Sponsor and status
Sponsor. Representative for Kentucky's 3rd congressional district. Republican.
Last Updated: Dec 14, 2005
Length: 3 pages
109th Congress (2005–2006)
This bill was introduced in a previous session of Congress and was passed by the House on December 13, 2005 but was never passed by the Senate.
Dec 13, 2005
Bills and resolutions are referred to committees which debate the bill before possibly sending it on to the whole chamber.
Dec 13, 2005
Passed House (Senate next)
The bill was passed in a vote in the House. It goes to the Senate next. The vote was by voice vote so no record of individual votes was made.
H.R. 4500 (109th) was a bill in the United States Congress.
A bill must be passed by both the House and Senate in identical form and then be signed by the President to become law.
Bills numbers restart every two years. That means there are other bills with the number H.R. 4500. This is the one from the 109th Congress.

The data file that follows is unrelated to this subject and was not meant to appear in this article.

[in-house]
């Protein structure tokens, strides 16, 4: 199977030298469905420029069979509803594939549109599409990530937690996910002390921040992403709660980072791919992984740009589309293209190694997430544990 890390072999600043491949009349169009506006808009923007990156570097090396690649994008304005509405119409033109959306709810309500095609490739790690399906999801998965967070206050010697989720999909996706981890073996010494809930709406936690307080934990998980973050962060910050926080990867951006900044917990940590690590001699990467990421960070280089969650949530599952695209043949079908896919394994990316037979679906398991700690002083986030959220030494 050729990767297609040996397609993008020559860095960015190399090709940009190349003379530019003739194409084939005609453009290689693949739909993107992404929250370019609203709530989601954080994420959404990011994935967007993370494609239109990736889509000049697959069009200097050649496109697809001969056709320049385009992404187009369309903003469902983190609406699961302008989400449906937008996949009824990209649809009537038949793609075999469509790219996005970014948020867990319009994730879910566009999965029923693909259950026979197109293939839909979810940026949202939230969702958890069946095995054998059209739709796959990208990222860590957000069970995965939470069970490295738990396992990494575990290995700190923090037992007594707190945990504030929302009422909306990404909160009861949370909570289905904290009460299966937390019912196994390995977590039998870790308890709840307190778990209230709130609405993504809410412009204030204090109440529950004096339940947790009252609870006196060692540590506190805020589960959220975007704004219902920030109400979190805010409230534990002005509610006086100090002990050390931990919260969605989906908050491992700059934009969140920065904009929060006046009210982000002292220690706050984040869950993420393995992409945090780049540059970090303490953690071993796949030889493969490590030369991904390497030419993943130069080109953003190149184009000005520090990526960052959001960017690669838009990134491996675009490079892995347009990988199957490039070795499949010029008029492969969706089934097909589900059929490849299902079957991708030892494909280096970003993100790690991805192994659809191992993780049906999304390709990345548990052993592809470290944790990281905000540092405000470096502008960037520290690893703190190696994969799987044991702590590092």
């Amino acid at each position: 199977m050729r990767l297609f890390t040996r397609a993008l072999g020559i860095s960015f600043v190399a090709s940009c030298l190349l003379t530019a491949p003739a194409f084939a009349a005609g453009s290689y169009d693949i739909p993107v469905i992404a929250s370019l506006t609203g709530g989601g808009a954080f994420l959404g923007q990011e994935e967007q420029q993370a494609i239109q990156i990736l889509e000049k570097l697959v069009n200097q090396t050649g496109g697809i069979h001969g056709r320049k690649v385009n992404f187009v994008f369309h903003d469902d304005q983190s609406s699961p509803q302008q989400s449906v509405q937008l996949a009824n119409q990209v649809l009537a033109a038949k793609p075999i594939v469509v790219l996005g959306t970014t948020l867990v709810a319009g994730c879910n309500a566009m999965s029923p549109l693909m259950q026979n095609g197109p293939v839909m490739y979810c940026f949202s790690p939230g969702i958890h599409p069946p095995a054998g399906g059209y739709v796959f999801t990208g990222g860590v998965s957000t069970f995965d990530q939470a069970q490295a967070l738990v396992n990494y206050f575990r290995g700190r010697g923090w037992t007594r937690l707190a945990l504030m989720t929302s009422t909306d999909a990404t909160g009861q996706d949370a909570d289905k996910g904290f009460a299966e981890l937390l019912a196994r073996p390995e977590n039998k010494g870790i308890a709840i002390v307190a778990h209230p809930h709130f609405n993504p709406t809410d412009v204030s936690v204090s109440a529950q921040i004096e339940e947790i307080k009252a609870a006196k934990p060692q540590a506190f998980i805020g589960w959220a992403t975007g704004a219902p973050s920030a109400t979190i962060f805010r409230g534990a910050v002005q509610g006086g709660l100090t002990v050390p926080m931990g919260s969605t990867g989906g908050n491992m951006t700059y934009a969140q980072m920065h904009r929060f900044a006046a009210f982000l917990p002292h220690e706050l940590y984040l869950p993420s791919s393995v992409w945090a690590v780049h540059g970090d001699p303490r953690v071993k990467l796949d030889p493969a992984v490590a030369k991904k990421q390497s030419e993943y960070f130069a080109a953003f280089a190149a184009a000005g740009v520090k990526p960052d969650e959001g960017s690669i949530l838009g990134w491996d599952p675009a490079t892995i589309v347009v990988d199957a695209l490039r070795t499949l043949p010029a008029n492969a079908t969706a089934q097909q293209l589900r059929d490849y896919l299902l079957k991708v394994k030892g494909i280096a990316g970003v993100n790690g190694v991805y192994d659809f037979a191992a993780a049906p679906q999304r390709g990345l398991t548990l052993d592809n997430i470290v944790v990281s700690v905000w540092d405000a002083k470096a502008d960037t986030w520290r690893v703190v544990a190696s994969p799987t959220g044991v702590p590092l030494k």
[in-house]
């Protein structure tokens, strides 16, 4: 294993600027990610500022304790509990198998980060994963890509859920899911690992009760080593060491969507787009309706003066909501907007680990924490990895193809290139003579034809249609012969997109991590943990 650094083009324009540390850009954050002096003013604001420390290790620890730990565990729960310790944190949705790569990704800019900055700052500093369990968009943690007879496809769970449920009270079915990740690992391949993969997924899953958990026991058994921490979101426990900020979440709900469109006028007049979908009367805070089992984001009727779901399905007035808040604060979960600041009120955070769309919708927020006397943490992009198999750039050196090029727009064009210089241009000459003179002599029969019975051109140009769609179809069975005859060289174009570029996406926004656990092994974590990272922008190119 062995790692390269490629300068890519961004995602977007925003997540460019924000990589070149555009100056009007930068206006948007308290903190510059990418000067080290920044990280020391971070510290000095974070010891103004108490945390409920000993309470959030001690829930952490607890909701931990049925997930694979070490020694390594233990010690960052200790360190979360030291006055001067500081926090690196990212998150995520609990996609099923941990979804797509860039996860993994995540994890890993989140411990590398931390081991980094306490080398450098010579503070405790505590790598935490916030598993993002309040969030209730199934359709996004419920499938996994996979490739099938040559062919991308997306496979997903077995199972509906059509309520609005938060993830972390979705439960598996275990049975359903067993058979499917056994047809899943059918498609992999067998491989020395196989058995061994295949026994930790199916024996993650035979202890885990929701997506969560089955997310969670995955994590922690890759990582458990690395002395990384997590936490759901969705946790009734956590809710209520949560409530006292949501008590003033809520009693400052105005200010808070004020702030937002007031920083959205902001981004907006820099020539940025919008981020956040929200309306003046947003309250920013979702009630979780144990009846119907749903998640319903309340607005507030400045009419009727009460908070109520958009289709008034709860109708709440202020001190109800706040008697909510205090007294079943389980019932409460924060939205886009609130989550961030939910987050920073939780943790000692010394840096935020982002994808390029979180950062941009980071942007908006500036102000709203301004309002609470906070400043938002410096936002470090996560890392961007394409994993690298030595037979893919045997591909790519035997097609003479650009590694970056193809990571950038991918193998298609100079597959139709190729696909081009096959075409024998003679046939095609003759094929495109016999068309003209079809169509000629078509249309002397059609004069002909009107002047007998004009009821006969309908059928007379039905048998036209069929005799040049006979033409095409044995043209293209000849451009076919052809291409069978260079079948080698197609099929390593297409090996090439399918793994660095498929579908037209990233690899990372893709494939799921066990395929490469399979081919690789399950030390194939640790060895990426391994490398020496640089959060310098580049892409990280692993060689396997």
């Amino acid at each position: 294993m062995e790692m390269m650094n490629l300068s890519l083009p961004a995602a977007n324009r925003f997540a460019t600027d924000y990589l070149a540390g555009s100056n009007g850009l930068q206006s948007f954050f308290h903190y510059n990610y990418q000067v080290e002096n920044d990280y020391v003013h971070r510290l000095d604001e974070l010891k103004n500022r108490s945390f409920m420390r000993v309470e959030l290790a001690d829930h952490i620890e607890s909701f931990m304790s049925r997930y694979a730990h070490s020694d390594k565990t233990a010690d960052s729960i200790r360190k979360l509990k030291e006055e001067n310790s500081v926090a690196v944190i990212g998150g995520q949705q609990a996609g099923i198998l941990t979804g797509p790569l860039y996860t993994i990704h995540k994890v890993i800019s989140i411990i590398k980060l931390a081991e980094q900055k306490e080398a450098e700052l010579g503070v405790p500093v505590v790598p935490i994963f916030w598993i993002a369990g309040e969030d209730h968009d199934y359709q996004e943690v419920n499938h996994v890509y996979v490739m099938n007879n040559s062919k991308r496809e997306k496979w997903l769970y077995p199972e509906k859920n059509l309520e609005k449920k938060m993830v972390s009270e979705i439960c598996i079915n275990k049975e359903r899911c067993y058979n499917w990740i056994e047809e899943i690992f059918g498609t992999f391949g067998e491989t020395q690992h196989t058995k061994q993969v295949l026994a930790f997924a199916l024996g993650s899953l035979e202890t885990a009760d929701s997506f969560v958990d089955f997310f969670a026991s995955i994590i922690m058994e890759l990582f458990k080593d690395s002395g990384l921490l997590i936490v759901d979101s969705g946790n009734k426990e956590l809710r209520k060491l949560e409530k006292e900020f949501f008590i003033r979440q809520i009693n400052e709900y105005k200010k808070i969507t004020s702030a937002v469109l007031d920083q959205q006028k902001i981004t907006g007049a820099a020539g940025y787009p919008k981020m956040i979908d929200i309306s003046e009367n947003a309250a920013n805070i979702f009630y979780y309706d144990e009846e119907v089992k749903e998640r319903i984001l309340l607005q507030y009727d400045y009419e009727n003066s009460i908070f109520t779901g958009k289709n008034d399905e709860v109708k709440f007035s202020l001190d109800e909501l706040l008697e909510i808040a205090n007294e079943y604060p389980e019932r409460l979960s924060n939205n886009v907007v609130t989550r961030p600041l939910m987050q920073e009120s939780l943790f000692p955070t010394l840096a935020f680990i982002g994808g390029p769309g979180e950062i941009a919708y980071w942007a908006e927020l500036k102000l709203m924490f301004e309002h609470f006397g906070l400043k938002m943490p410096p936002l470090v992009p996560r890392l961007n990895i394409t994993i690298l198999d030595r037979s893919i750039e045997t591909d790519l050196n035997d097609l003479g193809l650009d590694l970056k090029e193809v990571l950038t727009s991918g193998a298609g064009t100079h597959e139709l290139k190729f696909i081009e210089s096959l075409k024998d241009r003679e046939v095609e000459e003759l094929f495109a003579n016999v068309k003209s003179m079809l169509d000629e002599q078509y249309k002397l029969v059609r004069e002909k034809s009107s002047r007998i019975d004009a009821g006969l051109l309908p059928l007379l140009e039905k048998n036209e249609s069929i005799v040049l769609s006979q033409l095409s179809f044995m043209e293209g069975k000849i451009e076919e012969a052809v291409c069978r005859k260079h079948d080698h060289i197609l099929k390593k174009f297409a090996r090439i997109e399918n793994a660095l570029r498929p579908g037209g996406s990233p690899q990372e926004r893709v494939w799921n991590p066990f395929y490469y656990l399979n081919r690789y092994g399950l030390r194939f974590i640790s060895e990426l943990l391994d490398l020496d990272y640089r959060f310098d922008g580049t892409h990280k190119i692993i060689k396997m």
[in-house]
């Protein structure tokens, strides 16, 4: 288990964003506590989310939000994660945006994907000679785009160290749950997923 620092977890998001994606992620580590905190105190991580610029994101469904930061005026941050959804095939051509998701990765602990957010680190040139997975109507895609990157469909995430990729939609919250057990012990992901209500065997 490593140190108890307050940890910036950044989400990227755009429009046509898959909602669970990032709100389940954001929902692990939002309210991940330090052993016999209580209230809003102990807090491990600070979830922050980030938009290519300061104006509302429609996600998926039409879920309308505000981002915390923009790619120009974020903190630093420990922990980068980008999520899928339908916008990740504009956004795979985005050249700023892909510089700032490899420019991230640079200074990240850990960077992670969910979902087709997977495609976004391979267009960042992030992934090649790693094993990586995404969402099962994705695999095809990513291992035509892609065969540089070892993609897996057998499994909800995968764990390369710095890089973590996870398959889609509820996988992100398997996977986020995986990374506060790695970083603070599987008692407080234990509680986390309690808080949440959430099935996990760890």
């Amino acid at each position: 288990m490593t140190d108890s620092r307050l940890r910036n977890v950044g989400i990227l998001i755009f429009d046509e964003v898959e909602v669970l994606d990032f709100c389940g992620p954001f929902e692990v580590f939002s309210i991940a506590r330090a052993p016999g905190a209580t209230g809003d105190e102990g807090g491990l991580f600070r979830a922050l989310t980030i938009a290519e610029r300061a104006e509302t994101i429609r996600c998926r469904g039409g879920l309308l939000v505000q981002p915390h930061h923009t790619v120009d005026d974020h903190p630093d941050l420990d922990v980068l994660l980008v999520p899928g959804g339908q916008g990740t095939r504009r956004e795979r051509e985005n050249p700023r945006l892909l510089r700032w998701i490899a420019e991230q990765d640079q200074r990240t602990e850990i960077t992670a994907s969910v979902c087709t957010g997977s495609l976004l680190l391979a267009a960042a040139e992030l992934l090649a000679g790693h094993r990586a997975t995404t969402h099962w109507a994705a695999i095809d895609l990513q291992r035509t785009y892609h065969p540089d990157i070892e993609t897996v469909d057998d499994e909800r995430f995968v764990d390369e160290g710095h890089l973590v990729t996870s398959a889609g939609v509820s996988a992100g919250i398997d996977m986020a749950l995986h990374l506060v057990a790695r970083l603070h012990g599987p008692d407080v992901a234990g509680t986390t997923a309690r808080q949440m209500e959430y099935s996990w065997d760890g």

This bill was introduced in the 109th Congress, which met from Jan 4, 2005 to Dec 9, 2006. Legislation not enacted by the end of a Congress is cleared from the books.
How to cite this information.
We recommend the following MLA-formatted citation when using the information you see here in academic work:
GovTrack.us. (2020). H.R. 4500 — 109th Congress: To designate certain buildings of the Centers for Disease Control and Prevention. Retrieved from https://www.govtrack.us/congress/bills/109/hr4500
“H.R. 4500 — 109th Congress: To designate certain buildings of the Centers for Disease Control and Prevention.” www.GovTrack.us. 2005. December 2, 2020 <https://www.govtrack.us/congress/bills/109/hr4500>
To designate certain buildings of the Centers for Disease Control and Prevention, H.R. 4500, 109th Cong. (2005).
|title=H.R. 4500 (109th)
|accessdate=December 2, 2020
|author=109th Congress (2005)
|date=December 13, 2005
|quote=To designate certain buildings of the Centers for Disease Control and Prevention.
Where is this information from?
GovTrack automatically collects legislative information from a variety of governmental and non-governmental sources. This page is sourced primarily from Congress.gov, the official portal of the United States Congress. Congress.gov is generally updated one day after events occur, and so legislative activity shown here may be one day behind. Data via the congress project.